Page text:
Your enterprise DAM platform should enable the creation of automated workflows to make business processes manageable and efficient. It provides users with the content and assets they need – when they need them – and facilitates ease of search, retrieval, amendment and approval. This workflow management has to be rapidly scalable to meet the needs of many business areas from new product launches in sales and marketing to asset optimization in operations. Managing content and assets then becomes about quality and speed rather than identification and version control.

4. Effective customer profiling

Building upon the ability to create individual collections of digital assets, the enterprise DAM should be able to relate specific collections to specific customers. In manufacturing, an organization has a unique digital relationship with each customer. The DAM platform must be able to accommodate this by managing: digital assets and variants on the products the customer sells; the specific digital assets that the customer needs to sell, and; the digital asset data that a customer requires. With many manufacturing sectors, there are industry standards for data that should accompany a digital asset and the DAM must be able to make sure your remain compliant. Finally, the DAM platform must be able to automate the format, frequency and method of distribution required for each unique customer profile.

For larger companies or companies that trade globally, Cloud-based DAM platforms – such as OpenText Media Management – are becoming increasingly popular. Not only do they remove cost and complexity of managing a DAM platform internally, they deliver the security and scalability that companies need for effective worldwide operations. In addition, open Cloud-based systems facilitate external collaboration with retailers, distributors and other partners to accelerate productivity and time to market.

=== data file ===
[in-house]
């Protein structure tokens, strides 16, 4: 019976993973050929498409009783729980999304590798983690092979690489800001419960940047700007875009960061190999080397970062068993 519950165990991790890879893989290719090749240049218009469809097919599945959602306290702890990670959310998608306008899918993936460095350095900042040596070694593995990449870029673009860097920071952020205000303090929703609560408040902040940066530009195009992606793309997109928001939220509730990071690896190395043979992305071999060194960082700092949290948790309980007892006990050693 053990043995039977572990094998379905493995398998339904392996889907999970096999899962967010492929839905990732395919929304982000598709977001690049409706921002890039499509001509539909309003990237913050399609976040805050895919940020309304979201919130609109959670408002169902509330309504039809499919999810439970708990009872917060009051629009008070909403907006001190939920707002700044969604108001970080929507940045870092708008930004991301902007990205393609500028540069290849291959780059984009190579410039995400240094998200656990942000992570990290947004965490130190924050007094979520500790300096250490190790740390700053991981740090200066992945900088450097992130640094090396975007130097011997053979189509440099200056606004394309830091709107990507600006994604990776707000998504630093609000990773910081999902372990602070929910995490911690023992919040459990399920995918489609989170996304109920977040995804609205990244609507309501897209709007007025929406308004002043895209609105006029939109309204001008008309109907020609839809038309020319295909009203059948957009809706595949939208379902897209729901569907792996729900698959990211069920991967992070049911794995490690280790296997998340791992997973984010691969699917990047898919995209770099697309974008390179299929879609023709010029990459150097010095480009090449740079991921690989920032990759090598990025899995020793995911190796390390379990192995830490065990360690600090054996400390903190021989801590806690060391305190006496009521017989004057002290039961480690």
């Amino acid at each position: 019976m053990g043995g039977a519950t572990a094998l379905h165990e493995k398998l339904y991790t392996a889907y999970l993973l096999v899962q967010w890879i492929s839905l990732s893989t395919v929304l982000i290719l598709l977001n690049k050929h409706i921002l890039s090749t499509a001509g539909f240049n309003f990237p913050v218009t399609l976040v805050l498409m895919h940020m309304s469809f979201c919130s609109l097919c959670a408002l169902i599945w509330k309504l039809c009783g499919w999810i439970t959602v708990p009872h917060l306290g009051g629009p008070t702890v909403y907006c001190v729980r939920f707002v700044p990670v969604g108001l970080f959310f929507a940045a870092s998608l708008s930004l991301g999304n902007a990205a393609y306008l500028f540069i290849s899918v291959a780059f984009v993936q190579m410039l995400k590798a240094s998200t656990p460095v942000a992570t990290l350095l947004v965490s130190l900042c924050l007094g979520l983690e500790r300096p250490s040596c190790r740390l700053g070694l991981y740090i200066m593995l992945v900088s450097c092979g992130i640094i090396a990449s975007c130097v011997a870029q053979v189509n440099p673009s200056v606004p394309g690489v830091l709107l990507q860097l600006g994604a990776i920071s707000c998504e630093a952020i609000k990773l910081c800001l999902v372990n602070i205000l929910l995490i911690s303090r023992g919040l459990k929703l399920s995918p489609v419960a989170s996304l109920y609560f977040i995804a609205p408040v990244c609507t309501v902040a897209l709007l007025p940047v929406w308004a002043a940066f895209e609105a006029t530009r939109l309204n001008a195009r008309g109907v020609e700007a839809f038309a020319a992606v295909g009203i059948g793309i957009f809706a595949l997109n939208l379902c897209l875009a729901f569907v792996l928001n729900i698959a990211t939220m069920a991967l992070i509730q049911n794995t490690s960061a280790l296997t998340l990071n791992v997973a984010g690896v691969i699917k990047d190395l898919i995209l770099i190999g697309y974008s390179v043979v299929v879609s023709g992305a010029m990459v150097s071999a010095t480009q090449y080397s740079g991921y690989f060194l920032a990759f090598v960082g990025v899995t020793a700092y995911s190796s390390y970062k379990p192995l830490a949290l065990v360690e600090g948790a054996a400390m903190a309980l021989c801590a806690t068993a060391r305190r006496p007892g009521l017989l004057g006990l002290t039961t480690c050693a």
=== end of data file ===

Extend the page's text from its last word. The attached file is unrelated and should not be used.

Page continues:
As manufacturers become more and more customer-centric, they need to implement solutions that ensure they are providing information in the right format at the right time to meet requirements across the product lifecycle. With so many digital assets to manage, an ad hoc or distributed approach is no longer viable. Manufacturers need an enterprise DAM platform that puts them in control of the entire content creation and distribution process while optimizing value of the digital assets they create.

From February 2018, OpenText will be holding our Innovation iTours conference in many worldwide location where you’ll be able to learn more from other industry sectors about how they are already benefiting from their DAM investments. We’ll be continuing the conversation – with some of the world’s leading manufacturing companies – at OpenText Enterprise World in July. It would be great if you could join us there.

Tom Leeson

Tom is Industry Marketing Strategist for the Manufacturing Sector globally. An Engineer by Trade, and Mathematician by Education, Tom’s entire career has been spent in Engineering, Manufacturing and IT helping customers digitally transform their business and their manufacturing sector. With Industry 4.0 and the Industrial Internet of Things, Manufacturing lives in exciting times, so there is much to talk about.

Related Articles

Leave a Reply

Your email address will not be published. Required fields are marked *